Initiator and Organiser: 24th October 2013
- Professor Justin Lewis and Llion Iwan, Content Commissioner, Factual and Sport, S4C
Consumerism, the hidden driver behind all TV production?
- Professor Karin Wahl-Jorgensen and Ashok Ahir, of Communications Agency, mela; former Head of Politics, BBC Cymru Wales
Impartiality and representation of opinion on TV news
- Dr Cindy Carter and Huw Foulkes, Broadcast Journalist, Ffeil & Newyddion 9, BBC Cymru
What TV news provision does the younger teen audience want?
- Dr Ross Garner and Mike Talbot, Series Editor, Wales This Week, ITV Wales
Producing the ‘Mainstream’ in Wales
- Professor Jenny Kitzinger and Erika Hossington, Series Producer, Casualty, BBC Cymru Wales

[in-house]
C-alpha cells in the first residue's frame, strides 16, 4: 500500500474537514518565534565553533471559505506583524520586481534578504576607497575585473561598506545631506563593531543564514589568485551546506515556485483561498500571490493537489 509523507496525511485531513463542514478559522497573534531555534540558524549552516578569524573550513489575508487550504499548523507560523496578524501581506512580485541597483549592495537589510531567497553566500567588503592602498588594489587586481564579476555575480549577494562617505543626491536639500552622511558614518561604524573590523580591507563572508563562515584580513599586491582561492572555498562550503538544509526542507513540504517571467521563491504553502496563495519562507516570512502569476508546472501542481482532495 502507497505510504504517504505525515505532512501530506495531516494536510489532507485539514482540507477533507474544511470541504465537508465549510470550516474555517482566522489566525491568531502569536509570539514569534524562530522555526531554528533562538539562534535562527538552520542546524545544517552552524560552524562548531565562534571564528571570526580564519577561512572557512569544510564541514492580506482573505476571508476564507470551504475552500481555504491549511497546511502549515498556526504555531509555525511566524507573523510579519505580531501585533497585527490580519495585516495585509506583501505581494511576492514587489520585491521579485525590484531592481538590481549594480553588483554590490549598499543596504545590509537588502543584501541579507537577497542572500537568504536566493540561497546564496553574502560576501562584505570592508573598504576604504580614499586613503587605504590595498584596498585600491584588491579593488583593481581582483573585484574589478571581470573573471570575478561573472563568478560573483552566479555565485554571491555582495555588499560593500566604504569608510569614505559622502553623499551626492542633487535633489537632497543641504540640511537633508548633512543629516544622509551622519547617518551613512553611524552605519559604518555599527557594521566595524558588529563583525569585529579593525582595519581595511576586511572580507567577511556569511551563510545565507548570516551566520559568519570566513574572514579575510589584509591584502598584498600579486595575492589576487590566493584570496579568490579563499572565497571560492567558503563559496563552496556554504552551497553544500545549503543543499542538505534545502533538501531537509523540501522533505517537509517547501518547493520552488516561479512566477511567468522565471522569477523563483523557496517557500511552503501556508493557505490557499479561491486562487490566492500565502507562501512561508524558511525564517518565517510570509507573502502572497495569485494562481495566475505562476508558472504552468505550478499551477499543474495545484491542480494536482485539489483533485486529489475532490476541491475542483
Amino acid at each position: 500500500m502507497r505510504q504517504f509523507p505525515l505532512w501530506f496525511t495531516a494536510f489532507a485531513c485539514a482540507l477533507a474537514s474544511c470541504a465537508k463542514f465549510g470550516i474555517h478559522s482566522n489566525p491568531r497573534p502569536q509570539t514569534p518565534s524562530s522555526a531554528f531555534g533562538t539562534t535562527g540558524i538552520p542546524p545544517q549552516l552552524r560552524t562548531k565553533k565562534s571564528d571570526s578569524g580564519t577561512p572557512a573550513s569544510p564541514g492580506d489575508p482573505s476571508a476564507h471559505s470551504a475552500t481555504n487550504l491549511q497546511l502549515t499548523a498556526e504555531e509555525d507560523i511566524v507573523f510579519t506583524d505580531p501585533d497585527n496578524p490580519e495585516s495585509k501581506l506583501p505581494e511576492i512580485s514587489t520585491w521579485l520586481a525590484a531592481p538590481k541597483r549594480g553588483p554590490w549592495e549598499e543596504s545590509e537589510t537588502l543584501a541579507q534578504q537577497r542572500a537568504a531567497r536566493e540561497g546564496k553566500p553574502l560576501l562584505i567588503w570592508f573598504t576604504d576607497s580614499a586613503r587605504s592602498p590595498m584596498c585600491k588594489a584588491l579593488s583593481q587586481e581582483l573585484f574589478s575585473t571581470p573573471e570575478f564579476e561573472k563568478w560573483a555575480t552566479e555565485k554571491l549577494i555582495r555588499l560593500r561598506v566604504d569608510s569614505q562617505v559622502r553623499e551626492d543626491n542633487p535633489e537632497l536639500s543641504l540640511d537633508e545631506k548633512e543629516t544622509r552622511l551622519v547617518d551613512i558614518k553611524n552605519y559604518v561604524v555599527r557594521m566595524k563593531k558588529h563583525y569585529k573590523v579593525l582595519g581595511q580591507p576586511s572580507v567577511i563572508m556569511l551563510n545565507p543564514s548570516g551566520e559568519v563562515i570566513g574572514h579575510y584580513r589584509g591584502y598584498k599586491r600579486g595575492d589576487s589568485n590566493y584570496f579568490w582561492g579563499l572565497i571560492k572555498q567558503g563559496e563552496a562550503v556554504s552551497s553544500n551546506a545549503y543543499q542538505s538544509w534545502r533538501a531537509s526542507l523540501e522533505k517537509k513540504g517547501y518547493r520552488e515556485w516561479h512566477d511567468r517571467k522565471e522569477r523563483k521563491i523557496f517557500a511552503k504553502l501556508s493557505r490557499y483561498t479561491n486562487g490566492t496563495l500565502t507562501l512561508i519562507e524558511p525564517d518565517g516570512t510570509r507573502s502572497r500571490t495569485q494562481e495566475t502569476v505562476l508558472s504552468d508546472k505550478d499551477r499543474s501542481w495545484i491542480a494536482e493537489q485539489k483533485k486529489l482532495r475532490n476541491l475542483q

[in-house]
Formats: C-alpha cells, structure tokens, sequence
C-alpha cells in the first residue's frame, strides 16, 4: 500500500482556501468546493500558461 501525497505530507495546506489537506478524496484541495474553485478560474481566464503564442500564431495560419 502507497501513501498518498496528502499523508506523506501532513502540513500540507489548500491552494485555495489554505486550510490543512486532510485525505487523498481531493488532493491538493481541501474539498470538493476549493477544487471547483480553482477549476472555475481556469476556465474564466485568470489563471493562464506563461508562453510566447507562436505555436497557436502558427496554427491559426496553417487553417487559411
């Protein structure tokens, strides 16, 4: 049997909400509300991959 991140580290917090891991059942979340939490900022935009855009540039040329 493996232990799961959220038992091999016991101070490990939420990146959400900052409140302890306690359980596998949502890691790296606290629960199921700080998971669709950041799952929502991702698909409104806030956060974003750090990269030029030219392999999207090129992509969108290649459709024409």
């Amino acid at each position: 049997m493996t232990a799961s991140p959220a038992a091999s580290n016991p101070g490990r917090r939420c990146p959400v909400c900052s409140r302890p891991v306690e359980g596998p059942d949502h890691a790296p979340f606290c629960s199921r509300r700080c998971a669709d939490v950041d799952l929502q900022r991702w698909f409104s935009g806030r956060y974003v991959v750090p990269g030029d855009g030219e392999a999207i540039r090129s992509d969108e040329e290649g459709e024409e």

How can TV drama represent family experiences of long term ‘coma’?
“There are now plans to reflect adverts off the moon,” said Professor Justin Lewis as he argued that all television is ultimately driven by a hidden consumerism. That was just one of the many insights gained as the Wales Centre paired academics with television professionals for one-to-one dialogue and debate at Cardiff University’s School of Journalism, Media and Cultural Studies.
Karin Wahl-Jorgensen reported that the BBC is still trapped in a two major party world when it comes to political reporting, while Jenny Kitzinger told us that the portrayal of people in a coma in hospital drama is not only wrong but actually misleads the public. Other subjects discussed included news provision for the younger teen audience and an attempt to define what the ‘mainstream’ means within commercial British television.
Mike Talbot from ITV Wales said that cage fighting and cuts to council services were both current and mainstream, but that only one was really popular with audiences. So which programme offered true public service broadcasting? As the academics would say – discuss! Tim Hartley